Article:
Tag Archives: Millennial Reign

Nineteenth Sunday after Pentecost: Proper 23A

Track 1: Interceding for the Nation

Exodus 32:1-14
Psalm 106:1-6, 19-23
Philippians 4:1-9
Matthew 22:1-14

Back to the wilderness, we pick up where we left off. Moses is up on the mountain with God when God reveals to him the sin of the people:

The Lord said to Moses, “Go down at once! Your people, whom you brought up out of the land of Egypt, have acted perversely; they have been quick to turn aside from the way that I commanded them; they have cast for themselves an image of a calf, and have worshiped it and sacrificed to it, and said, ‘These are your gods, O Israel, who brought you up out of the land of Egypt! The Lord said to Moses, “I have seen this people, how stiff-necked they are. Now let me alone, so that my wrath may burn hot against them and I may consume them; and of you I will make a great nation.”   (Exodus 32:7-10)

Fortunately for Israel Moses was able to dissuade God from what he wanted to do. The psalmist extolls the importance of Moses as an intercessor for Israel:

Israel made a bull-calf at Horeb
and worshiped a molten image;

And so they exchanged their Glory
for the image of an ox that feeds on grass.

They forgot God their Savior,
who had done great things in Egypt,

Wonderful deeds in the land of Ham,
and fearful things at the Red Sea.

So he would have destroyed them,
had not Moses his chosen stood before him in the breach,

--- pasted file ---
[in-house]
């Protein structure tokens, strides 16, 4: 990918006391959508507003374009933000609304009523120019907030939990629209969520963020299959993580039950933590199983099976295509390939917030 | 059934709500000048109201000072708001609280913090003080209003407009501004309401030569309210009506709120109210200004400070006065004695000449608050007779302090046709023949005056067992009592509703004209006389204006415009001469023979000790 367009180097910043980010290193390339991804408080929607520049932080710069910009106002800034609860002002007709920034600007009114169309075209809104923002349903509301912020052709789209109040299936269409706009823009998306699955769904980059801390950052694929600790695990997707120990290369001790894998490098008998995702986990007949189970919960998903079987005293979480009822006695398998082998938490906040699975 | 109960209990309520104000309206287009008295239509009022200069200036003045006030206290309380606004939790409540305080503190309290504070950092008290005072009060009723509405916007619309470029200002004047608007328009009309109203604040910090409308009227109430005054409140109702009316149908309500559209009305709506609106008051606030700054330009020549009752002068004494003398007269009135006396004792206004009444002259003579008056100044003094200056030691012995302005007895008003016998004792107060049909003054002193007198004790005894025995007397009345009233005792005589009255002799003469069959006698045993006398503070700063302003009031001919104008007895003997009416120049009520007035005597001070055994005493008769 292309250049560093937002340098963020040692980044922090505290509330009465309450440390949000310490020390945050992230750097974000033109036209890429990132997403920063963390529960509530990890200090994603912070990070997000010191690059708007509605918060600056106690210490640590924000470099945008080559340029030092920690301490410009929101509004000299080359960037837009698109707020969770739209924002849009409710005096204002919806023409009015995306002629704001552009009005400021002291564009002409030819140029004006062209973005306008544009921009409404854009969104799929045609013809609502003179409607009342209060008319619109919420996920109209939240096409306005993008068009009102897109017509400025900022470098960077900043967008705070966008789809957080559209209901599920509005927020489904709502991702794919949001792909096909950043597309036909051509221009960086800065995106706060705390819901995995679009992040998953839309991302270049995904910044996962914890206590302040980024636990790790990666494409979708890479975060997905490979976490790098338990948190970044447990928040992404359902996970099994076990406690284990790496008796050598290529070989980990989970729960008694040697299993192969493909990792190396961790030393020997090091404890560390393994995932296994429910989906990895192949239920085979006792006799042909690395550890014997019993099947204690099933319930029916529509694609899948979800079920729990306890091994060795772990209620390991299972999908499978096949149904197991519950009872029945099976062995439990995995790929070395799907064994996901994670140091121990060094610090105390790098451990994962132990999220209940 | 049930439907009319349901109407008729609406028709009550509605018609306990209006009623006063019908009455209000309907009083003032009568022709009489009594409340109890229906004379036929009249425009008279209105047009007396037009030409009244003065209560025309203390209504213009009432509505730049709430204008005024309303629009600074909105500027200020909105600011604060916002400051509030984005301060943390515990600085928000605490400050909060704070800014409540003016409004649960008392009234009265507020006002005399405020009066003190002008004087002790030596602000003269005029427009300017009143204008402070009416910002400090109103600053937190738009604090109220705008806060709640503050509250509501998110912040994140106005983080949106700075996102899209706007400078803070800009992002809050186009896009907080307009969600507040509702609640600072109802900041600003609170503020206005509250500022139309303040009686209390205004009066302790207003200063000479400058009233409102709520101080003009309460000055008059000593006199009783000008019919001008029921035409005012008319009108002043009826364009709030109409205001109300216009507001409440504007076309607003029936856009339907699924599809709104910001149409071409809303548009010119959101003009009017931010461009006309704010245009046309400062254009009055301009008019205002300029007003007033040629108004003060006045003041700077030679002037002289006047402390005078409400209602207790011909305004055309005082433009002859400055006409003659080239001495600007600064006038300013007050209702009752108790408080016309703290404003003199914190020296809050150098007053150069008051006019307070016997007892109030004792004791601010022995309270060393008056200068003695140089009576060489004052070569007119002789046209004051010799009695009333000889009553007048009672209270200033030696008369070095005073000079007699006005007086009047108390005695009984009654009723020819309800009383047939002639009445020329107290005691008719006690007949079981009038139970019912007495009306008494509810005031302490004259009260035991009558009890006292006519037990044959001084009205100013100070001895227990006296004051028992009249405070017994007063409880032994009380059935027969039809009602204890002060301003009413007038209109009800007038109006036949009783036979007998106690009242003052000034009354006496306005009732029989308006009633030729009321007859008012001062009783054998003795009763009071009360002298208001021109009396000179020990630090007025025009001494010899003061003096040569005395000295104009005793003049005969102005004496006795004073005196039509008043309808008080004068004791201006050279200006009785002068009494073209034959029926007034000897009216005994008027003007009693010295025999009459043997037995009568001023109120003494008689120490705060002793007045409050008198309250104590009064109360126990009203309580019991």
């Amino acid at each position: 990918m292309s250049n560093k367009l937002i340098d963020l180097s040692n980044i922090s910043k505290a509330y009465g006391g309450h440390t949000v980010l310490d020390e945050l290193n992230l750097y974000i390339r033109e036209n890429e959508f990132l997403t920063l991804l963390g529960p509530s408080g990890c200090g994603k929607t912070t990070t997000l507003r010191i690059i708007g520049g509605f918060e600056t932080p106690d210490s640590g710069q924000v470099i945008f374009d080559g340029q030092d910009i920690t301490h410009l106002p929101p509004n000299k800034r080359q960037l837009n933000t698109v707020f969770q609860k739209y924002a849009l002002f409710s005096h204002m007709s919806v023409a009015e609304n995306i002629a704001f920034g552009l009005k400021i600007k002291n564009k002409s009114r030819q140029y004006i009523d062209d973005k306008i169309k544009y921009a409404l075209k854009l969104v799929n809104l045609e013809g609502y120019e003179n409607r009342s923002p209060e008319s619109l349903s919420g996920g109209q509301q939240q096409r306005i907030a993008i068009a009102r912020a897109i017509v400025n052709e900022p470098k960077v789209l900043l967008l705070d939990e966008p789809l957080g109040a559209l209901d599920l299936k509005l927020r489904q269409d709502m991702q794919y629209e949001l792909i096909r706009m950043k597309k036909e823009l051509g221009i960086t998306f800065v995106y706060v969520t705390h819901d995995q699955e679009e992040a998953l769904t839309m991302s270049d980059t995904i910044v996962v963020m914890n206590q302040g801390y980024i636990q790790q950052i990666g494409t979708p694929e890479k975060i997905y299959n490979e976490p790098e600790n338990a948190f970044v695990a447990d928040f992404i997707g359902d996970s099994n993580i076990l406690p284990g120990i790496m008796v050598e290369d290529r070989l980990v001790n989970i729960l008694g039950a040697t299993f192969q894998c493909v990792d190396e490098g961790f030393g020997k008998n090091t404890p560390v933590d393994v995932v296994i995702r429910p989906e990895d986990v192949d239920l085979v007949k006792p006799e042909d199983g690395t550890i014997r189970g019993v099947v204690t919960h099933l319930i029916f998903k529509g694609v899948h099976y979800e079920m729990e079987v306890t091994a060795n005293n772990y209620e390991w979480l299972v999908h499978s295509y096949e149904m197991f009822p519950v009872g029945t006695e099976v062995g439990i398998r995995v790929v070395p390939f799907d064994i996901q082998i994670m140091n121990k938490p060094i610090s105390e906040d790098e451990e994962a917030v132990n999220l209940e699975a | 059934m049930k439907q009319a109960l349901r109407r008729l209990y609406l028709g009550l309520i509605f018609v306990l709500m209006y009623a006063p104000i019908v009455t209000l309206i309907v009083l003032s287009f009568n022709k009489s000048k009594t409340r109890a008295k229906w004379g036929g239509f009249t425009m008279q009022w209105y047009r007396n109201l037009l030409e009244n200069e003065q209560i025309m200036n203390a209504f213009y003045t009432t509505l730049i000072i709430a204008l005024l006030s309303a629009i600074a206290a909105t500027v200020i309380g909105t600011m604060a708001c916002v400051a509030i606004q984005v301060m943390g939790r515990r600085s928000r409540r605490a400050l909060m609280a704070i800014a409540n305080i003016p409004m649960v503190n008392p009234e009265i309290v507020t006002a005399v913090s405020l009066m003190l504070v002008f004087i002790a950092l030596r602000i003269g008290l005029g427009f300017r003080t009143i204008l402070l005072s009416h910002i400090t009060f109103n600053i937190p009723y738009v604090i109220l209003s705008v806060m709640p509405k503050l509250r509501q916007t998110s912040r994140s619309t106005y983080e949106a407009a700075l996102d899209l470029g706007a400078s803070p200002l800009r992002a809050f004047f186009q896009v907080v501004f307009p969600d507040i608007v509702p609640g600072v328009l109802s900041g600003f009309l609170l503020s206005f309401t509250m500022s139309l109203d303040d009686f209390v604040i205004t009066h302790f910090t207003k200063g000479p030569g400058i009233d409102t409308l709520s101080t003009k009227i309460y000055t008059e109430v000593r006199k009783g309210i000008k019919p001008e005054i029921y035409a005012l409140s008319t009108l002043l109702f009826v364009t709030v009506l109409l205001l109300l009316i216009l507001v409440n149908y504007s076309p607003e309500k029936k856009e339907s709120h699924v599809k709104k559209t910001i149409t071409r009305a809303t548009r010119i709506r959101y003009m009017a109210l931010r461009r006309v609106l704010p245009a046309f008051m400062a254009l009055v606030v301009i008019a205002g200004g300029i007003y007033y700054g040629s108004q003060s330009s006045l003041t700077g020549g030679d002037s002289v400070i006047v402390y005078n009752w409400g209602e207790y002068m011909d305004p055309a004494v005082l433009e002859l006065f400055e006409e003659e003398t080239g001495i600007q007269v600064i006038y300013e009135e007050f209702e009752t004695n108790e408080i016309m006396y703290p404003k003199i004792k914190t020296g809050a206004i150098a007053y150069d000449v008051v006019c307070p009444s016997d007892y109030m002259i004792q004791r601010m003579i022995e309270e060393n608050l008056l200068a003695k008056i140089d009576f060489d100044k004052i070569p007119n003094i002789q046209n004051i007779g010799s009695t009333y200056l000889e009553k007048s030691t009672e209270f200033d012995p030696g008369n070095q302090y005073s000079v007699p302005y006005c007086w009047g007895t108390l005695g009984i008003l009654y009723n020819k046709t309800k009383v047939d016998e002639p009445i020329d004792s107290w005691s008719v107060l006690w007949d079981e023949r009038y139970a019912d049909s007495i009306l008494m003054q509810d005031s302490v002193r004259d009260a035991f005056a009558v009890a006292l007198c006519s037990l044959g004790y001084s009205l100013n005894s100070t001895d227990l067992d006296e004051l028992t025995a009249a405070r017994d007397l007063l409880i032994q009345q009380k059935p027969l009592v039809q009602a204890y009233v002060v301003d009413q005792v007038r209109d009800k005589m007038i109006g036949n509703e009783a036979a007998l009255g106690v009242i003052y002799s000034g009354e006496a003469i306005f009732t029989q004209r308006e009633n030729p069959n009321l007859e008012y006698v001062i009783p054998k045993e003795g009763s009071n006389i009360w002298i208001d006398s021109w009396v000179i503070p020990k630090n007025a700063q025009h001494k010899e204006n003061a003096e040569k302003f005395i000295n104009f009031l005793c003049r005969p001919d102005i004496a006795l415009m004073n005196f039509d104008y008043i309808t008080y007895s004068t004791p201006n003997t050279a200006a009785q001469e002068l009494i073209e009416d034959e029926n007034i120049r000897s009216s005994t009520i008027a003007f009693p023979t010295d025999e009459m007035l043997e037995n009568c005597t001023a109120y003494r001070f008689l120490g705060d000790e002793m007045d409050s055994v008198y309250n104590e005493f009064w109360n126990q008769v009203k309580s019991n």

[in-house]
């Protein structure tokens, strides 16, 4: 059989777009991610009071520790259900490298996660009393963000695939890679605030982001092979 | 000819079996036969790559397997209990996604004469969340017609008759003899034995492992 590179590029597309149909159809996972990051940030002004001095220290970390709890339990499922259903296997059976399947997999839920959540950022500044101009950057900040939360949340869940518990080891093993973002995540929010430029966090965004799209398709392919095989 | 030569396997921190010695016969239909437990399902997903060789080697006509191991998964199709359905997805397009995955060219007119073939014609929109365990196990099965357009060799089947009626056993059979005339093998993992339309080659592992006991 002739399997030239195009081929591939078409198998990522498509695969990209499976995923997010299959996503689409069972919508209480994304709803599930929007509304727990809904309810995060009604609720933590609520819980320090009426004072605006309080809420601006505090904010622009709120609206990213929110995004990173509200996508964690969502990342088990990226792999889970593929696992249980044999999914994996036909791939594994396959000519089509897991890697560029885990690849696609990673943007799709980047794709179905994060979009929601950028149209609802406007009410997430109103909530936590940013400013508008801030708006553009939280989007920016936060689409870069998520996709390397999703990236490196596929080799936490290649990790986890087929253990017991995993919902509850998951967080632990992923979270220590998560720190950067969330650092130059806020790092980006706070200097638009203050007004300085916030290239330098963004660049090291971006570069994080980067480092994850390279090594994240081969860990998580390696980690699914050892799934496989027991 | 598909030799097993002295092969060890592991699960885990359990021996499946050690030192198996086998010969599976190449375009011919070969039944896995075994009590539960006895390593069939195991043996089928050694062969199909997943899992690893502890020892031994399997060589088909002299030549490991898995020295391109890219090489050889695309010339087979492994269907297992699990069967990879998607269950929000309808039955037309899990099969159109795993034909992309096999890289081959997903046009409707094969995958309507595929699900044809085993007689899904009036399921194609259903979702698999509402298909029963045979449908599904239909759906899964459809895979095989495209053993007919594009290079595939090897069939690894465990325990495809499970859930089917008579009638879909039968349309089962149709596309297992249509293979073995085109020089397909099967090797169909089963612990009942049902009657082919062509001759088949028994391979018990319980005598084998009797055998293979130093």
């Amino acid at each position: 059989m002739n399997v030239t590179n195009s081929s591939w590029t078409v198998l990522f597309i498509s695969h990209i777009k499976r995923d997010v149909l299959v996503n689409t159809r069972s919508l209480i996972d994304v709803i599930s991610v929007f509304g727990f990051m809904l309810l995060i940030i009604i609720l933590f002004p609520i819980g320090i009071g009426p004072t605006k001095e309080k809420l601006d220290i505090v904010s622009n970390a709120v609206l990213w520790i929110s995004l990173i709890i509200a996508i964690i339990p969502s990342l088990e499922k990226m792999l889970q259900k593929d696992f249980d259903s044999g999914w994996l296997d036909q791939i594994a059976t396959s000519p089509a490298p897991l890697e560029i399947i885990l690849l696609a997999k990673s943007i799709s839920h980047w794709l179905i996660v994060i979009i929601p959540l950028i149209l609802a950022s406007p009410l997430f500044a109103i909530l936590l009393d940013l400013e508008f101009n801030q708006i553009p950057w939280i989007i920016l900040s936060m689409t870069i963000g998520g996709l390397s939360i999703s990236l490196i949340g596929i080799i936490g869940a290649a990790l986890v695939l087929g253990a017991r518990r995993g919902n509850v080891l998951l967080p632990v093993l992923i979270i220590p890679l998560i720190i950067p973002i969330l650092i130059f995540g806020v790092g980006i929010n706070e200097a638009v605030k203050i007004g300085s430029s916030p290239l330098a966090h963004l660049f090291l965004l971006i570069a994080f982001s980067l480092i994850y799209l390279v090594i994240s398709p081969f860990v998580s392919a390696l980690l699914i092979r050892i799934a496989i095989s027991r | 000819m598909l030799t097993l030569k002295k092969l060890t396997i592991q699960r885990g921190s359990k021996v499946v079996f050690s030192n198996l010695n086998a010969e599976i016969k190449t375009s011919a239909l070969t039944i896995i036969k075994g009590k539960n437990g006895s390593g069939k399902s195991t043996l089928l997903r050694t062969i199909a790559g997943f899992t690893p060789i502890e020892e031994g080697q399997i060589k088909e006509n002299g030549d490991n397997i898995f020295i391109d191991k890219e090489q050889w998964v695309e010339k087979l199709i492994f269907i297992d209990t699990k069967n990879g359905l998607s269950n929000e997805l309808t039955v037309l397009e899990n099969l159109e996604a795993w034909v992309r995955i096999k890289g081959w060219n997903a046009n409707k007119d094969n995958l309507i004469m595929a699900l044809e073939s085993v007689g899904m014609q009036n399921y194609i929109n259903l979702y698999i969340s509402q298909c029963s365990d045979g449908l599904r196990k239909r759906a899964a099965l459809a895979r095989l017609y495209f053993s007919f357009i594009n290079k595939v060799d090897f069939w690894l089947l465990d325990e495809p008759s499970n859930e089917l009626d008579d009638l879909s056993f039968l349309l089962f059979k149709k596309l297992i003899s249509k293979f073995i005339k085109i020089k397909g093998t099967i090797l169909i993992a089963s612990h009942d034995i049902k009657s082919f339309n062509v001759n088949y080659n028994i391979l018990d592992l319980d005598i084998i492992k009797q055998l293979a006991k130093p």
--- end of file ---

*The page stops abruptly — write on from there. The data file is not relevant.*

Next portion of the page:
to turn away his wrath from consuming them.   (Psalm 106:19-23)

[O America, how much your intercessors have provided covering for your idolatry!]

The psalmist also hints at the underlying cause of Israel’s idolatry. The people forgot who they were. They were made in the image of God and did not come from other forms of life. Now they were acting like a godless nation. They also forgot who brought them out of Egypt. How could they go so wrong so quickly? The answer lies in today’s reading from Exodus:

When the people saw that Moses delayed to come down from the mountain, the people gathered around Aaron, and said to him, “Come, make gods for us, who shall go before us; as for this Moses, the man who brought us up out of the land of Egypt, we do not know what has become of him.”   ()

God sometimes delays what he is going to do in order to test our faith. Do we have faith in him in all circumstances, or do the circumstances overcome our faith? The Apostle Paul wrote:

Rejoice in the Lord always; again I will say, Rejoice. Let your gentleness be known to everyone. The Lord is near. Do not worry about anything, but in everything by prayer and supplication with thanksgiving let your requests be made known to God. And the peace of God, which surpasses all understanding, will guard your hearts and your minds in Christ Jesus.   (Philippians 4:4-7)

Though we may not always be aware of it, God is near. He is with us. He is Emmanuel. Paul is suggesting that prayer will keep us from despair. If we lose faith, we are in danger of going back to our old idolatries and familiar spirits. What have these ever accomplished for us? They only lead us further astray without providing any lasting satisfaction or peace.

The Apostle Paul reminds us that there is spiritual exercise we can do while we wait upon the Lord. We can count our blessings: